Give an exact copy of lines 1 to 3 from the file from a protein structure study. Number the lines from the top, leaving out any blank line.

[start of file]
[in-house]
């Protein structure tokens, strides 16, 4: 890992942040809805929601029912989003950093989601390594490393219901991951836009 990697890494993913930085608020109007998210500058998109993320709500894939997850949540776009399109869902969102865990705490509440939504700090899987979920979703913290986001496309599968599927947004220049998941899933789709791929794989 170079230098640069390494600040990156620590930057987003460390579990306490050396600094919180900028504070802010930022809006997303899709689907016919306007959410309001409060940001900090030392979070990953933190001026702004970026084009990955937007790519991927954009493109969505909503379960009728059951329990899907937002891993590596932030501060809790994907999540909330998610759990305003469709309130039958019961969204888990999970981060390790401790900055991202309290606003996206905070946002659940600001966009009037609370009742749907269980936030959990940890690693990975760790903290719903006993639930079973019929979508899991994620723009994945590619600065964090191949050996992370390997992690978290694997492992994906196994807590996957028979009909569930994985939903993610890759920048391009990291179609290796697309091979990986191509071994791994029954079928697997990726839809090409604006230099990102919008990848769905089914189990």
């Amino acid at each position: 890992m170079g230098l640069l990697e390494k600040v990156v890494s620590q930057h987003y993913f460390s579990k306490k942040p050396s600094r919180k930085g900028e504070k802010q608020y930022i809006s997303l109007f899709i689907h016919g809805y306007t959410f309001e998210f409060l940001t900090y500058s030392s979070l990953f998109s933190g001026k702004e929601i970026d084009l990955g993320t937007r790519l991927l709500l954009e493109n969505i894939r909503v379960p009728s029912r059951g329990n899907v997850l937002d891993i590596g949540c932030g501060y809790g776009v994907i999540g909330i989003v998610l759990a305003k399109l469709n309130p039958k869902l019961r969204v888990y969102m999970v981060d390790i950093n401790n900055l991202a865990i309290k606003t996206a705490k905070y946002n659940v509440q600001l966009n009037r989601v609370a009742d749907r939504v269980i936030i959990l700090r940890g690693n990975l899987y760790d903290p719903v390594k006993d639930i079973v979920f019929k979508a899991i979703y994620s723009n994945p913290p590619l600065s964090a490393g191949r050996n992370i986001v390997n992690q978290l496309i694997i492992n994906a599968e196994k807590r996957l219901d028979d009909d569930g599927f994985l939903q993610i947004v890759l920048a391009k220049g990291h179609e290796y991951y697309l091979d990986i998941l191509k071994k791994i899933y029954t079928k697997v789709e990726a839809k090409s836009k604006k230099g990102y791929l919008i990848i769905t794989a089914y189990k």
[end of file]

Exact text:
[in-house]
């Protein structure tokens, strides 16, 4: 890992942040809805929601029912989003950093989601390594490393219901991951836009 990697890494993913930085608020109007998210500058998109993320709500894939997850949540776009399109869902969102865990705490509440939504700090899987979920979703913290986001496309599968599927947004220049998941899933789709791929794989 170079230098640069390494600040990156620590930057987003460390579990306490050396600094919180900028504070802010930022809006997303899709689907016919306007959410309001409060940001900090030392979070990953933190001026702004970026084009990955937007790519991927954009493109969505909503379960009728059951329990899907937002891993590596932030501060809790994907999540909330998610759990305003469709309130039958019961969204888990999970981060390790401790900055991202309290606003996206905070946002659940600001966009009037609370009742749907269980936030959990940890690693990975760790903290719903006993639930079973019929979508899991994620723009994945590619600065964090191949050996992370390997992690978290694997492992994906196994807590996957028979009909569930994985939903993610890759920048391009990291179609290796697309091979990986191509071994791994029954079928697997990726839809090409604006230099990102919008990848769905089914189990």
């Amino acid at each position: 890992m170079g230098l640069l990697e390494k600040v990156v890494s620590q930057h987003y993913f460390s579990k306490k942040p050396s600094r919180k930085g900028e504070k802010q608020y930022i809006s997303l109007f899709i689907h016919g809805y306007t959410f309001e998210f409060l940001t900090y500058s030392s979070l990953f998109s933190g001026k702004e929601i970026d084009l990955g993320t937007r790519l991927l709500l954009e493109n969505i894939r909503v379960p009728s029912r059951g329990n899907v997850l937002d891993i590596g949540c932030g501060y809790g776009v994907i999540g909330i989003v998610l759990a305003k399109l469709n309130p039958k869902l019961r969204v888990y969102m999970v981060d390790i950093n401790n900055l991202a865990i309290k606003t996206a705490k905070y946002n659940v509440q600001l966009n009037r989601v609370a009742d749907r939504v269980i936030i959990l700090r940890g690693n990975l899987y760790d903290p719903v390594k006993d639930i079973v979920f019929k979508a899991i979703y994620s723009n994945p913290p590619l600065s964090a490393g191949r050996n992370i986001v390997n992690q978290l496309i694997i492992n994906a599968e196994k807590r996957l219901d028979d009909d569930g599927f994985l939903q993610i947004v890759l920048a391009k220049g990291h179609e290796y991951y697309l091979d990986i998941l191509k071994k791994i899933y029954t079928k697997v789709e990726a839809k090409s836009k604006k230099g990102y791929l919008i990848i769905t794989a089914y189990k």